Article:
JUNEAU — Alaska Gov. Mike Dunleavy on Wednesday proposed paying residents $3,678 over three years to make up for years that oil-wealth fund checks were capped.
The money would be paid on top of whatever the annual dividend otherwise would be for this year, 2020 and 2021. Under Dunleavy's proposal, the money would come from Alaska Permanent Fund earnings.
Most Alaskans receive an annual check with payouts that reached as high as $2,072 in 2015. The following year, amid gridlock over how to address a state budget deficit, then-Gov. Bill Walker cut the amount available for dividends roughly in half, an action ultimately upheld by the Alaska Supreme Court.
Lawmakers subsequently limited payouts, with $1,600 settled on as last year's amount because it was what could pass the politically divided House.
Dunleavy campaigned with a pledge to follow the traditional dividend calculation, which has not been used since 2016, and paying Alaskans the amount they missed out on when checks were capped.
Preliminary budget figures suggested a full dividend this year and back pay for the three years would cost about $4.3 billion.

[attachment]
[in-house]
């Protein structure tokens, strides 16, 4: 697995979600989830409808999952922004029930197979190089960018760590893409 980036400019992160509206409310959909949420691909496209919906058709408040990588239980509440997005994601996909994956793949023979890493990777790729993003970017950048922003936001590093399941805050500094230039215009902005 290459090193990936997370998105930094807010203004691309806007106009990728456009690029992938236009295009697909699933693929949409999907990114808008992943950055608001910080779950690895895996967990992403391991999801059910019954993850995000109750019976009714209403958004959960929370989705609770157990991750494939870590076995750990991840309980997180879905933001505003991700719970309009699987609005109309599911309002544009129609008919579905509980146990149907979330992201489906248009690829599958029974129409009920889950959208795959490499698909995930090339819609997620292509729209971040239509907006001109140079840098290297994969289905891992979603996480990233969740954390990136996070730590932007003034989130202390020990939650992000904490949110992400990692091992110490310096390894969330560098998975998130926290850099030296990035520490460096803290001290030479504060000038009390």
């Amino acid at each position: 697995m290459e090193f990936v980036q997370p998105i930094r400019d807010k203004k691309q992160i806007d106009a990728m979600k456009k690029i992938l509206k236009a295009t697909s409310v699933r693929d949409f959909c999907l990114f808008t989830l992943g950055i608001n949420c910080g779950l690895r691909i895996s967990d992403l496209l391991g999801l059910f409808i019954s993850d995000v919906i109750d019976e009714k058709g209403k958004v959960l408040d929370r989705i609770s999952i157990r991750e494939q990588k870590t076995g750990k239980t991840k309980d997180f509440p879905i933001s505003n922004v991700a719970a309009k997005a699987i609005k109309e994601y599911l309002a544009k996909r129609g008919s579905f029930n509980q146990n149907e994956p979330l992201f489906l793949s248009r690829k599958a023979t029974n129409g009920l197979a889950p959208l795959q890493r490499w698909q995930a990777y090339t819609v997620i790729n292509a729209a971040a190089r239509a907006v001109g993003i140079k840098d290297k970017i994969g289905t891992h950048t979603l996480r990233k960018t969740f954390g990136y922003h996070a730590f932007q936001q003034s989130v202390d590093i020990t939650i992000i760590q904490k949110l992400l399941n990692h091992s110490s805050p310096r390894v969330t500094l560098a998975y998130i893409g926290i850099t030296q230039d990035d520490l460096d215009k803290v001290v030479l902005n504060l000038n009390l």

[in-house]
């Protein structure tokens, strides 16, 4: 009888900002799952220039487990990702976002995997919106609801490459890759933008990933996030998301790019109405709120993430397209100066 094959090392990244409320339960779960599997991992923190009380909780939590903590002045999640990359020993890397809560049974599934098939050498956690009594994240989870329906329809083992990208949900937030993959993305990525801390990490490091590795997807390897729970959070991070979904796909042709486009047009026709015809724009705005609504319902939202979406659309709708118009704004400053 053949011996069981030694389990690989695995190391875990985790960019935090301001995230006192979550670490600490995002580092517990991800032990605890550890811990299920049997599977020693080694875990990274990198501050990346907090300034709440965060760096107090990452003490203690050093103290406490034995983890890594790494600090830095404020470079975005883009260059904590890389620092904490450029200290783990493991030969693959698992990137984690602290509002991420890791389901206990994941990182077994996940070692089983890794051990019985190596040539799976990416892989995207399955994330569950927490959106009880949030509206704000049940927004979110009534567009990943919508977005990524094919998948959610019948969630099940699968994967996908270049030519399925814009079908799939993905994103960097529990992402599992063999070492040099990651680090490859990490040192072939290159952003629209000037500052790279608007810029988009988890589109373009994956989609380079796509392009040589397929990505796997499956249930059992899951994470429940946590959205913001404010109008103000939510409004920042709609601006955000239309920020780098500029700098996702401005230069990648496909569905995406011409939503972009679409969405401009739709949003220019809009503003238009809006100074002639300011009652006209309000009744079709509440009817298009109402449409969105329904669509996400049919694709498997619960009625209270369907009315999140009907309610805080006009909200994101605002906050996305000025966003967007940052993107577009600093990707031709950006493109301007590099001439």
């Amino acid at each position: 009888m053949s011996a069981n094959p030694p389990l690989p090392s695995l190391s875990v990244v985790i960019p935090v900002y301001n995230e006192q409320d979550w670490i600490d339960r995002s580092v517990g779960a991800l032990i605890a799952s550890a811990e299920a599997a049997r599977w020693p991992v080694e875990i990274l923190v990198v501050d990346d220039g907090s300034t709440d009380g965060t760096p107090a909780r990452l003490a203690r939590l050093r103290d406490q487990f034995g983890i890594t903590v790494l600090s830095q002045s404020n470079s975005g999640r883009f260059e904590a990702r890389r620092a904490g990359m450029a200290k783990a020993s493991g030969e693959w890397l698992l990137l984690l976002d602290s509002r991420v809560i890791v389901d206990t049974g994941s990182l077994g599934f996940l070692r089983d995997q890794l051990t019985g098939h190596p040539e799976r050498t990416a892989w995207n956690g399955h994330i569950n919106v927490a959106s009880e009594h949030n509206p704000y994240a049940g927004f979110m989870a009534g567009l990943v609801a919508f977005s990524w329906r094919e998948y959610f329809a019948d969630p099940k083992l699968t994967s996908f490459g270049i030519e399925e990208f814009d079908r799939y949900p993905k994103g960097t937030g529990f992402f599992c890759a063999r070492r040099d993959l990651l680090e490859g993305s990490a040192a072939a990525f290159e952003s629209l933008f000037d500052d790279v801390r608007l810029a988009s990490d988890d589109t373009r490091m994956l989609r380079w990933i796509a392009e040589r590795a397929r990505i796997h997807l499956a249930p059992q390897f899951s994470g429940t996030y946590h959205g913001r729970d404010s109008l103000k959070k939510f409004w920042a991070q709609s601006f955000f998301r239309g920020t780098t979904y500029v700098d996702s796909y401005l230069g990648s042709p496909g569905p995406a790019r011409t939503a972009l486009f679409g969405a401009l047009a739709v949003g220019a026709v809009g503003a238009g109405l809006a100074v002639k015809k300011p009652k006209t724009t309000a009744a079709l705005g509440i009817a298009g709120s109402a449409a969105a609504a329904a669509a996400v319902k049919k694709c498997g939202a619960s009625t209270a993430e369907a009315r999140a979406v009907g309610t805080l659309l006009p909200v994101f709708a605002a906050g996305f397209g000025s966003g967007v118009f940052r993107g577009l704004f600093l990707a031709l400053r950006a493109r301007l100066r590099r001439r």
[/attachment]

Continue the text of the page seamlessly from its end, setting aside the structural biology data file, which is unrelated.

As of Dec. 31, the fund's earnings reserve was valued at $16.6 billion, according to the Alaska Permanent Fund Corp. Some legislators want to limit the amount taken from earnings and not allow it to become a piggy bank of sorts amid an ongoing deficit.
The Legislature last year passed a bill seeking to limit how much could be drawn each year from earnings for government costs and dividends. The law calls for a draw of $2.9 billion for the coming fiscal year. Dunleavy has eyed $1.9 billion of that for a so-called full dividend, in line with the traditional formula, and the rest for the budget.
Those who got a dividend in 2017 and are eligible for one in 2020 would get an additional $1,289 next year, and those who got a 2018 dividend and are eligible for a 2021 dividend would get an extra $1,328 in 2021.
Democratic Sen. Bill Wielechowski separately has proposed legislation that calls for paying the money missed as a lump sum.
Meanwhile, the Alaska House hoped to find a workaround to keep staff on the job while lawmakers try to organize a majority.
The Legislature’s human resources manager, Skiff Lobaugh, warned last week that a temporary staffing authorization would expire on the first day of session, which was Tuesday.